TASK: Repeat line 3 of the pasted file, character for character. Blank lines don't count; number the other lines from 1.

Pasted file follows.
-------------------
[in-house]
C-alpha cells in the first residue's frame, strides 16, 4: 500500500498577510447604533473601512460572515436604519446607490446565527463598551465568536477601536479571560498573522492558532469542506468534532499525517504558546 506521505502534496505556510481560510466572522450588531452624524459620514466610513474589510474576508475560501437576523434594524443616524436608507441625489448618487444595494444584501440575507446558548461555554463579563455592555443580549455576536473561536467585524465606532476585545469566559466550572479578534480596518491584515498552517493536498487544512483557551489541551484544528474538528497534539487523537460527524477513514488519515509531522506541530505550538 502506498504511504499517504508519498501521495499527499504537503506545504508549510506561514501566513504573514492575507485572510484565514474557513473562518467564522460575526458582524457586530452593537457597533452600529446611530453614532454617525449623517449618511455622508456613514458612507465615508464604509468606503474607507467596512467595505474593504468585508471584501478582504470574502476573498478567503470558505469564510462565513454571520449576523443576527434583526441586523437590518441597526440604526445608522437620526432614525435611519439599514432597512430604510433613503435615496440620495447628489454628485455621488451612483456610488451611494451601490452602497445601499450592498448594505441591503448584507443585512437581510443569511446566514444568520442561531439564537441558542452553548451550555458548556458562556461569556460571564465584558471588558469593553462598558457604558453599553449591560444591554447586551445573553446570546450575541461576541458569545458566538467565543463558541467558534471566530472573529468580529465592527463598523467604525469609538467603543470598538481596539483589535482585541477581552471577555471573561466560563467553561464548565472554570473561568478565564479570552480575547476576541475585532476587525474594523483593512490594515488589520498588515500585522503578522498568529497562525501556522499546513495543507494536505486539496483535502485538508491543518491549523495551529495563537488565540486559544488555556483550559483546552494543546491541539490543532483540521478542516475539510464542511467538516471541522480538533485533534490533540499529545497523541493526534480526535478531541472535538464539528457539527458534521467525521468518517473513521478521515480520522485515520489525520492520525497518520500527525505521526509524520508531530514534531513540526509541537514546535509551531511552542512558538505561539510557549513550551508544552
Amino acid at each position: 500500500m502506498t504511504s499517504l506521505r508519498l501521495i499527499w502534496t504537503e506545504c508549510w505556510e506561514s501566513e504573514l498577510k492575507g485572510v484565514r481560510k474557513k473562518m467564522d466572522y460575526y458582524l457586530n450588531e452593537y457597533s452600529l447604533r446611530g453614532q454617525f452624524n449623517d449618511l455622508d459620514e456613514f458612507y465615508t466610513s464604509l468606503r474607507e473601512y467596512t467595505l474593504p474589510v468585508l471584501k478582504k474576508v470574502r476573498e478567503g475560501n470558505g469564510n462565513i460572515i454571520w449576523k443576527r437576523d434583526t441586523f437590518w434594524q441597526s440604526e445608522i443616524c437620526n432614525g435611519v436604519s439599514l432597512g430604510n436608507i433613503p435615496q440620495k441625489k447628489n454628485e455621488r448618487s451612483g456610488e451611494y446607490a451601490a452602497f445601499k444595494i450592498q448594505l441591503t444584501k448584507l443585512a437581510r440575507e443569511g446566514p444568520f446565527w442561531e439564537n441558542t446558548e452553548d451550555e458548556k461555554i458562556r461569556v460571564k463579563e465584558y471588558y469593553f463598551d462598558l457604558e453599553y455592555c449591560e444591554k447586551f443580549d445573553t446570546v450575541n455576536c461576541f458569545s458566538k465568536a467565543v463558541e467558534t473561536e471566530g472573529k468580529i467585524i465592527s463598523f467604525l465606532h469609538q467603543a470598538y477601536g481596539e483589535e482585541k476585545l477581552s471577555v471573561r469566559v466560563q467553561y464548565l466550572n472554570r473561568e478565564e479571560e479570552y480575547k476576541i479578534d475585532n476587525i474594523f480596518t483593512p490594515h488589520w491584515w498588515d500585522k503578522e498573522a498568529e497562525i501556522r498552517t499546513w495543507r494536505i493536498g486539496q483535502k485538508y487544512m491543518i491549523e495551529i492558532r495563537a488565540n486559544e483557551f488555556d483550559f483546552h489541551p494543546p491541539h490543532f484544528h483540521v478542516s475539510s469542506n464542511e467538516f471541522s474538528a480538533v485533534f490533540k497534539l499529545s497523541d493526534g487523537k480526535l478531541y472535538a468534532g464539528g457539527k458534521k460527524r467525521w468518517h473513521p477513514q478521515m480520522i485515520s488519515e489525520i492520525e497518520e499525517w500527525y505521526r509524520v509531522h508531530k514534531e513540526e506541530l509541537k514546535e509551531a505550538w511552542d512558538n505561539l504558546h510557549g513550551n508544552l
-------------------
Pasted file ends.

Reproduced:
Amino acid at each position: 500500500m502506498t504511504s499517504l506521505r508519498l501521495i499527499w502534496t504537503e506545504c508549510w505556510e506561514s501566513e504573514l498577510k492575507g485572510v484565514r481560510k474557513k473562518m467564522d466572522y460575526y458582524l457586530n450588531e452593537y457597533s452600529l447604533r446611530g453614532q454617525f452624524n449623517d449618511l455622508d459620514e456613514f458612507y465615508t466610513s464604509l468606503r474607507e473601512y467596512t467595505l474593504p474589510v468585508l471584501k478582504k474576508v470574502r476573498e478567503g475560501n470558505g469564510n462565513i460572515i454571520w449576523k443576527r437576523d434583526t441586523f437590518w434594524q441597526s440604526e445608522i443616524c437620526n432614525g435611519v436604519s439599514l432597512g430604510n436608507i433613503p435615496q440620495k441625489k447628489n454628485e455621488r448618487s451612483g456610488e451611494y446607490a451601490a452602497f445601499k444595494i450592498q448594505l441591503t444584501k448584507l443585512a437581510r440575507e443569511g446566514p444568520f446565527w442561531e439564537n441558542t446558548e452553548d451550555e458548556k461555554i458562556r461569556v460571564k463579563e465584558y471588558y469593553f463598551d462598558l457604558e453599553y455592555c449591560e444591554k447586551f443580549d445573553t446570546v450575541n455576536c461576541f458569545s458566538k465568536a467565543v463558541e467558534t473561536e471566530g472573529k468580529i467585524i465592527s463598523f467604525l465606532h469609538q467603543a470598538y477601536g481596539e483589535e482585541k476585545l477581552s471577555v471573561r469566559v466560563q467553561y464548565l466550572n472554570r473561568e478565564e479571560e479570552y480575547k476576541i479578534d475585532n476587525i474594523f480596518t483593512p490594515h488589520w491584515w498588515d500585522k503578522e498573522a498568529e497562525i501556522r498552517t499546513w495543507r494536505i493536498g486539496q483535502k485538508y487544512m491543518i491549523e495551529i492558532r495563537a488565540n486559544e483557551f488555556d483550559f483546552h489541551p494543546p491541539h490543532f484544528h483540521v478542516s475539510s469542506n464542511e467538516f471541522s474538528a480538533v485533534f490533540k497534539l499529545s497523541d493526534g487523537k480526535l478531541y472535538a468534532g464539528g457539527k458534521k460527524r467525521w468518517h473513521p477513514q478521515m480520522i485515520s488519515e489525520i492520525e497518520e499525517w500527525y505521526r509524520v509531522h508531530k514534531e513540526e506541530l509541537k514546535e509551531a505550538w511552542d512558538n505561539l504558546h510557549g513550551n508544552l